"Design" is the right choice because clearly the sentence needs a noun in the blank space after the definite article. While a gerund – "designing" in this case -- also acts as a noun, it would not be appropriate here.
The definition of "design" as used in this sentence is entered in the Collins COBUILD English Dictionary *: "A design is a drawing which someone produces to show how they would like something to be built or made. When Bernadello asked them to build him a home, they drew up the design in a week."
"Designing" – the gerund form of the verb "design" – refers to the action of planning and drawing something, a garment, building, or machine for example.
Your sentence calls for a word which describes the result of the design. To use "designing" would refer to the actions of producing that design, and surely the factory board is looking for results, and not the process of the design.
Examples of sentences which contain nouns used to refer the result of an action, as well as appropriate verb forms, including gerunds, are:
While the factory produces $390 million dollars worth of appliances per year, production is down this year. A bad economy discourages people from buying expensive products.
Driving across the country is an interesting experience. The drive along the northern route has some spectacular scenery.
Few examples of "the designing" appear on the Collins' online concordancer**. While a total of forty examples could be given, only three appear on this page:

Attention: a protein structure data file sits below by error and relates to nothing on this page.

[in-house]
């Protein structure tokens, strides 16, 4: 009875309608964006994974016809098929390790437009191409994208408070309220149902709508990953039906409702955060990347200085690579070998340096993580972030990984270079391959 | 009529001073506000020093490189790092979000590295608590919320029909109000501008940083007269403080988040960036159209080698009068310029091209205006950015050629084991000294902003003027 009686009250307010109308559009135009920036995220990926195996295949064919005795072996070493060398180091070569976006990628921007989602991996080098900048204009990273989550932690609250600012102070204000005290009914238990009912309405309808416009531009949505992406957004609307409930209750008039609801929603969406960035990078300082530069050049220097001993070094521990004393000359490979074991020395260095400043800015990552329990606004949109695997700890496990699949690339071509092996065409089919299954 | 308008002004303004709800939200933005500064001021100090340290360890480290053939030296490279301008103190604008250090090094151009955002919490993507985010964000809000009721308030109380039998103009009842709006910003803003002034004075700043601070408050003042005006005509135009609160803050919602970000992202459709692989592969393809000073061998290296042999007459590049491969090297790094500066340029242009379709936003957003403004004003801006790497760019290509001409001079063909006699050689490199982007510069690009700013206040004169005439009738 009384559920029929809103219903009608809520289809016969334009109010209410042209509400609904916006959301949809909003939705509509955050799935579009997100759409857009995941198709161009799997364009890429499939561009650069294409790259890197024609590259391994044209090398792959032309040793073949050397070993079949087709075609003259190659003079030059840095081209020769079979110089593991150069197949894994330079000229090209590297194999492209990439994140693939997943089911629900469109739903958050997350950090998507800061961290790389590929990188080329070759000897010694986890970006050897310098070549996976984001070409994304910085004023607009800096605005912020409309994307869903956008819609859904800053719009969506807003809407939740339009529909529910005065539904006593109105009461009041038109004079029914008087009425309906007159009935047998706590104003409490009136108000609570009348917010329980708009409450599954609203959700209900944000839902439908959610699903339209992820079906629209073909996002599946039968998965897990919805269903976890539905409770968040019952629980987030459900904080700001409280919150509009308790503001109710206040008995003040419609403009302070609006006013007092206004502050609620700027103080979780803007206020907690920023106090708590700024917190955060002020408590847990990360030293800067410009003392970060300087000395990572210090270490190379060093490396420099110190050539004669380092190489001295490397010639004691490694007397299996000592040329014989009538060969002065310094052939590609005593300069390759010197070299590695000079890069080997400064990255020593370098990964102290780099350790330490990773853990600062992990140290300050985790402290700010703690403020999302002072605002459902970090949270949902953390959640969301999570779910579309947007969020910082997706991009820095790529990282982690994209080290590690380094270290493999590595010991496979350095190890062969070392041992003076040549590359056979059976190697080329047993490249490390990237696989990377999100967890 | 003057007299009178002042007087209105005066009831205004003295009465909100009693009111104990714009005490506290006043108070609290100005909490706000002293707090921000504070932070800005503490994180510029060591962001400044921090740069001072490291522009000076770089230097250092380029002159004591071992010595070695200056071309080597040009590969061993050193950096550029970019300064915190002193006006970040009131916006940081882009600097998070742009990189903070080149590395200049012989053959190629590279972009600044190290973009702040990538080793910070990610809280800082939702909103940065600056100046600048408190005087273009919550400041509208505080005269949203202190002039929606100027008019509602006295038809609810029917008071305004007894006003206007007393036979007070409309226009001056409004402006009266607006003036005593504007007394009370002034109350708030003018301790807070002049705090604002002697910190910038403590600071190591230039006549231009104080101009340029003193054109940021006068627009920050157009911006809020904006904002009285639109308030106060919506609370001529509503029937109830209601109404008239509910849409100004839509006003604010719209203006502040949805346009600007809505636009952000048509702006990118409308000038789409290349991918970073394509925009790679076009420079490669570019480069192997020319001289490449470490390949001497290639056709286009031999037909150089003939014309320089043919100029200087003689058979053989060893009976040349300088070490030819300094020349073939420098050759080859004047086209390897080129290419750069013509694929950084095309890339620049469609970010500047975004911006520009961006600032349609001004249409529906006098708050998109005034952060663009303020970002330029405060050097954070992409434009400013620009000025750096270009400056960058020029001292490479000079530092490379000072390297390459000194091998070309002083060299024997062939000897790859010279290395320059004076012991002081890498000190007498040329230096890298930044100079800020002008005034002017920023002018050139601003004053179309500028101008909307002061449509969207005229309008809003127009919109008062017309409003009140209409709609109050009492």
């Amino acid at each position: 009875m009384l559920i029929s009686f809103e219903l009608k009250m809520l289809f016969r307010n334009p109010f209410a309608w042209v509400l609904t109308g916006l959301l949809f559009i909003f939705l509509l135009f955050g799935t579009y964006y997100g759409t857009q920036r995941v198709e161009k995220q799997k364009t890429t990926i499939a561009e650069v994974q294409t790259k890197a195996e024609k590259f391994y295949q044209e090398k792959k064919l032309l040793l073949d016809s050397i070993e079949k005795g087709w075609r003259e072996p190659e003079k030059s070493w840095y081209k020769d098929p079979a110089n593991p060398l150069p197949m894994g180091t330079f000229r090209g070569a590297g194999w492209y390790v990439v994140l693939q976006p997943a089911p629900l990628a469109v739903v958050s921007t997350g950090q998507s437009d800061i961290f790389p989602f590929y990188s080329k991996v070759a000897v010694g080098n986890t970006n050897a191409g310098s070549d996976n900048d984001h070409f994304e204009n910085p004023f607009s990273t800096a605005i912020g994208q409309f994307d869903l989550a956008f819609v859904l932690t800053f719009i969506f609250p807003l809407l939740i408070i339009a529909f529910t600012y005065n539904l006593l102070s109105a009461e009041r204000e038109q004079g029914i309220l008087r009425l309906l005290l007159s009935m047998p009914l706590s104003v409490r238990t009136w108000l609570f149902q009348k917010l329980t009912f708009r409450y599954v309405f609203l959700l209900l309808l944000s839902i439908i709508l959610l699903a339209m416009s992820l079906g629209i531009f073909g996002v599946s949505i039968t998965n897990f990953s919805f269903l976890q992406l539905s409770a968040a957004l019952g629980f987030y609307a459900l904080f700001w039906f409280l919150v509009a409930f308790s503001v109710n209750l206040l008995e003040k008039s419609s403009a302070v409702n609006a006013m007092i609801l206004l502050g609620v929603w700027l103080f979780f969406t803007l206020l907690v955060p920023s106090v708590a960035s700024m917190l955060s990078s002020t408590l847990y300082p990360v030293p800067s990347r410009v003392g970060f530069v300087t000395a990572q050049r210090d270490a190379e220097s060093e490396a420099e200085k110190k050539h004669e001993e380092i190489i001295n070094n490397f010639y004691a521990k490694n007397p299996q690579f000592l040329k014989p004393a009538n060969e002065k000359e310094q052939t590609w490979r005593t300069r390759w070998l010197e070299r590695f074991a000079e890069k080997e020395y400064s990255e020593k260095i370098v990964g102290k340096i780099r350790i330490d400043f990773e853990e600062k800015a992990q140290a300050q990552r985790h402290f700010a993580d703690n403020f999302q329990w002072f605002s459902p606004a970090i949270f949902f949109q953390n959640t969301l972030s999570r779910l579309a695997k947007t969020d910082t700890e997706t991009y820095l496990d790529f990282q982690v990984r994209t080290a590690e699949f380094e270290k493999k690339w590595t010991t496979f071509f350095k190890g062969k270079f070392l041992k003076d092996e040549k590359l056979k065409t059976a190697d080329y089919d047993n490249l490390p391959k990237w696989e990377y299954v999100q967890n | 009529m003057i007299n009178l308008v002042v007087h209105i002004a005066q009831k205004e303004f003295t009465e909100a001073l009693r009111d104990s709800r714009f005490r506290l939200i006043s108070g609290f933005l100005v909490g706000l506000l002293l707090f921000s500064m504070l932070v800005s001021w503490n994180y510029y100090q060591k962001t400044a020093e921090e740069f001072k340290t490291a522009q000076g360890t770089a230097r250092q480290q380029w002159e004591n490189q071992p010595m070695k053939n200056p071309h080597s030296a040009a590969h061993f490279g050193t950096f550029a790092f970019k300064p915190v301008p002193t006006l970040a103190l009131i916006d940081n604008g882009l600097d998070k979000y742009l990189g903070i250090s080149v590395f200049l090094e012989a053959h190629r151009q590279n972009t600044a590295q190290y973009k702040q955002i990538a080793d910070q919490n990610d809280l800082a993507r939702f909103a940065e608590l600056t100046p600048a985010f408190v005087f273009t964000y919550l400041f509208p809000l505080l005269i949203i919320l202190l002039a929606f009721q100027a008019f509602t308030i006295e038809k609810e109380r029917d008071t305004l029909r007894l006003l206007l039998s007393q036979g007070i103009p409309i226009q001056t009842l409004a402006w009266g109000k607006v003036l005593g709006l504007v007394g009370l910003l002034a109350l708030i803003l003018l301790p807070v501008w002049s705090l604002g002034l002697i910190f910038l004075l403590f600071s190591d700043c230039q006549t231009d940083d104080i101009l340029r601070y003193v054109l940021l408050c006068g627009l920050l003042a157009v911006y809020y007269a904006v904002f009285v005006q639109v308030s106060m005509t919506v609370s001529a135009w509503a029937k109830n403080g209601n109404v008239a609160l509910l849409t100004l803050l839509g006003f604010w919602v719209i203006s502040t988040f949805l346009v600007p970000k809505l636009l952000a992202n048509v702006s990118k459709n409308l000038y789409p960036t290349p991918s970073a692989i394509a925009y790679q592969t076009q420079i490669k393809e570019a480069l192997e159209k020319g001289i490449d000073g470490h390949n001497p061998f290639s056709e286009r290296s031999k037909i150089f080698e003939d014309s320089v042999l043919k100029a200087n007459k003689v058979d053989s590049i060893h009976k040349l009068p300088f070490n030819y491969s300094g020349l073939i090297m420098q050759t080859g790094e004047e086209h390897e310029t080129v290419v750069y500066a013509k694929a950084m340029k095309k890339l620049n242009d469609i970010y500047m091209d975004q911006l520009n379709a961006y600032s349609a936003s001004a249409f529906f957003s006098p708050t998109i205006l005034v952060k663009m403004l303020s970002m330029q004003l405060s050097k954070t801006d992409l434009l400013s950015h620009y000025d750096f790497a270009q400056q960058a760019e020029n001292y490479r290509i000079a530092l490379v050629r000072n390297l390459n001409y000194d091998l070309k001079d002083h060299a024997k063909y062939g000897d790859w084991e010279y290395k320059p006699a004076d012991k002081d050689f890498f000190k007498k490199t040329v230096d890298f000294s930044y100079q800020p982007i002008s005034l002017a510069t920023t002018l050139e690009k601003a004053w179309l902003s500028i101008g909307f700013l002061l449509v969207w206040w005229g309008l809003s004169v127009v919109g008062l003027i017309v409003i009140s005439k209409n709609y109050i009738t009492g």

...has been several years in the designing and, once in operation, BNFL....
...magnets would also allow the designing of smaller, more efficient...
...himself responsible for much of the designing, too.
Each of these examples describes the process of design, and not the result. It would, however, be possible to refer to the result by changing the word "designing" to "design."
The relationship of the noun form of the verb to the verb itself is a complex one. Quirk*, in Section 17.54 on page 1290, shows fourteen steps from a pure count noun such as "painting" (can also be plural) as in "some paintings of Brown's" to a purely participial form in the sentence "Brown is painting his daughter."
*The Collins COBUILD English Dictionary. Harper Collins.1995
***Quirk et al.: A Comprehensive Grammar of the English Language. Longman. 1985